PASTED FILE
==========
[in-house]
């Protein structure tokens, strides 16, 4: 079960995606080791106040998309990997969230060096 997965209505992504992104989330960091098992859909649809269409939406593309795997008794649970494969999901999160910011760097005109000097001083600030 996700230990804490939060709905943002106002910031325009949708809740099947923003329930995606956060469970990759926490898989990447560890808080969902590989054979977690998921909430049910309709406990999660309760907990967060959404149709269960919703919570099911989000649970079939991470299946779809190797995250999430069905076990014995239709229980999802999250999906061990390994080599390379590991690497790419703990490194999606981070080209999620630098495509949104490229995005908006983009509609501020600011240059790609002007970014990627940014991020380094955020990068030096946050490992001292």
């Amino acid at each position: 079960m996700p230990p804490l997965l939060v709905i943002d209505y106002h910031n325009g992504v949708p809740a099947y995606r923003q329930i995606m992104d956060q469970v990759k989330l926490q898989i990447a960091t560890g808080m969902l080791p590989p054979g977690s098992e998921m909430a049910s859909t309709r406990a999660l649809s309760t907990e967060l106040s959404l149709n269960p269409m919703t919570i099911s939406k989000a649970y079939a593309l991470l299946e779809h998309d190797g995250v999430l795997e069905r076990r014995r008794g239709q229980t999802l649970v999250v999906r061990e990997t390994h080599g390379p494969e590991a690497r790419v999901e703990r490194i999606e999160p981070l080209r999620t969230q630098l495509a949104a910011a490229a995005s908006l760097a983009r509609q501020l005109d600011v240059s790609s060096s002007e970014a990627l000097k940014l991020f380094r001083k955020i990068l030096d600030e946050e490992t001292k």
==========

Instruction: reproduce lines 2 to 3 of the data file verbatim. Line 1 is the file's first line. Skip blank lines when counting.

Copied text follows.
């Protein structure tokens, strides 16, 4: 079960995606080791106040998309990997969230060096 997965209505992504992104989330960091098992859909649809269409939406593309795997008794649970494969999901999160910011760097005109000097001083600030 996700230990804490939060709905943002106002910031325009949708809740099947923003329930995606956060469970990759926490898989990447560890808080969902590989054979977690998921909430049910309709406990999660309760907990967060959404149709269960919703919570099911989000649970079939991470299946779809190797995250999430069905076990014995239709229980999802999250999906061990390994080599390379590991690497790419703990490194999606981070080209999620630098495509949104490229995005908006983009509609501020600011240059790609002007970014990627940014991020380094955020990068030096946050490992001292």
């Amino acid at each position: 079960m996700p230990p804490l997965l939060v709905i943002d209505y106002h910031n325009g992504v949708p809740a099947y995606r923003q329930i995606m992104d956060q469970v990759k989330l926490q898989i990447a960091t560890g808080m969902l080791p590989p054979g977690s098992e998921m909430a049910s859909t309709r406990a999660l649809s309760t907990e967060l106040s959404l149709n269960p269409m919703t919570i099911s939406k989000a649970y079939a593309l991470l299946e779809h998309d190797g995250v999430l795997e069905r076990r014995r008794g239709q229980t999802l649970v999250v999906r061990e990997t390994h080599g390379p494969e590991a690497r790419v999901e703990r490194i999606e999160p981070l080209r999620t969230q630098l495509a949104a910011a490229a995005s908006l760097a983009r509609q501020l005109d600011v240059s790609s060096s002007e970014a990627l000097k940014l991020f380094r001083k955020i990068l030096d600030e946050e490992t001292k």